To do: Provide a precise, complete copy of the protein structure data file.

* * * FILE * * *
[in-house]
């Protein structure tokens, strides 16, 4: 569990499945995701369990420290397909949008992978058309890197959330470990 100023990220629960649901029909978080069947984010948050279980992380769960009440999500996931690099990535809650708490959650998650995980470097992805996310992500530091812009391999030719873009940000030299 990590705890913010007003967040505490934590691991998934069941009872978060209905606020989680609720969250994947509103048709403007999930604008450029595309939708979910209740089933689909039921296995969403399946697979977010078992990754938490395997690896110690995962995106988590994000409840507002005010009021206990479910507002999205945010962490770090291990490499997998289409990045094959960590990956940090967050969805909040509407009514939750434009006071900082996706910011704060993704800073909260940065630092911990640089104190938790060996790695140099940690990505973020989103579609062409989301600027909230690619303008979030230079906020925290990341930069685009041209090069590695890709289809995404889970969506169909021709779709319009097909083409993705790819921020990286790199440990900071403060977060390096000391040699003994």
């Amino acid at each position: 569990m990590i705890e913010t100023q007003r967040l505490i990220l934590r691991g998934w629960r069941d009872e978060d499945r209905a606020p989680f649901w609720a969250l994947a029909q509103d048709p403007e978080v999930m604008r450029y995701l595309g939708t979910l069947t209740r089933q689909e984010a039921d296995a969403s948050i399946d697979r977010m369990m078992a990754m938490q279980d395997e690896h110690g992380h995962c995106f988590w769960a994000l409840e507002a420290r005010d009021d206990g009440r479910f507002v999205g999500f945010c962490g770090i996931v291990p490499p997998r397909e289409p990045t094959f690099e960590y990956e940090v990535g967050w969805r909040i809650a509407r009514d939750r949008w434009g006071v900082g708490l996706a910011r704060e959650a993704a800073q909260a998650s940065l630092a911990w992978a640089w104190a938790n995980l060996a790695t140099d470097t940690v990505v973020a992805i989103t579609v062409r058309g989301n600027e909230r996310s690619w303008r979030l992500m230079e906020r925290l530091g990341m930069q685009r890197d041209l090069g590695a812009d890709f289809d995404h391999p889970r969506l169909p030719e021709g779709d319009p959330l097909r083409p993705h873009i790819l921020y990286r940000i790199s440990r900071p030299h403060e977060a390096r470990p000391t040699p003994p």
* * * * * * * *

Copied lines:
[in-house]
């Protein structure tokens, strides 16, 4: 569990499945995701369990420290397909949008992978058309890197959330470990 100023990220629960649901029909978080069947984010948050279980992380769960009440999500996931690099990535809650708490959650998650995980470097992805996310992500530091812009391999030719873009940000030299 990590705890913010007003967040505490934590691991998934069941009872978060209905606020989680609720969250994947509103048709403007999930604008450029595309939708979910209740089933689909039921296995969403399946697979977010078992990754938490395997690896110690995962995106988590994000409840507002005010009021206990479910507002999205945010962490770090291990490499997998289409990045094959960590990956940090967050969805909040509407009514939750434009006071900082996706910011704060993704800073909260940065630092911990640089104190938790060996790695140099940690990505973020989103579609062409989301600027909230690619303008979030230079906020925290990341930069685009041209090069590695890709289809995404889970969506169909021709779709319009097909083409993705790819921020990286790199440990900071403060977060390096000391040699003994």
């Amino acid at each position: 569990m990590i705890e913010t100023q007003r967040l505490i990220l934590r691991g998934w629960r069941d009872e978060d499945r209905a606020p989680f649901w609720a969250l994947a029909q509103d048709p403007e978080v999930m604008r450029y995701l595309g939708t979910l069947t209740r089933q689909e984010a039921d296995a969403s948050i399946d697979r977010m369990m078992a990754m938490q279980d395997e690896h110690g992380h995962c995106f988590w769960a994000l409840e507002a420290r005010d009021d206990g009440r479910f507002v999205g999500f945010c962490g770090i996931v291990p490499p997998r397909e289409p990045t094959f690099e960590y990956e940090v990535g967050w969805r909040i809650a509407r009514d939750r949008w434009g006071v900082g708490l996706a910011r704060e959650a993704a800073q909260a998650s940065l630092a911990w992978a640089w104190a938790n995980l060996a790695t140099d470097t940690v990505v973020a992805i989103t579609v062409r058309g989301n600027e909230r996310s690619w303008r979030l992500m230079e906020r925290l530091g990341m930069q685009r890197d041209l090069g590695a812009d890709f289809d995404h391999p889970r969506l169909p030719e021709g779709d319009p959330l097909r083409p993705h873009i790819l921020y990286r940000i790199s440990r900071p030299h403060e977060a390096r470990p000391t040699p003994p």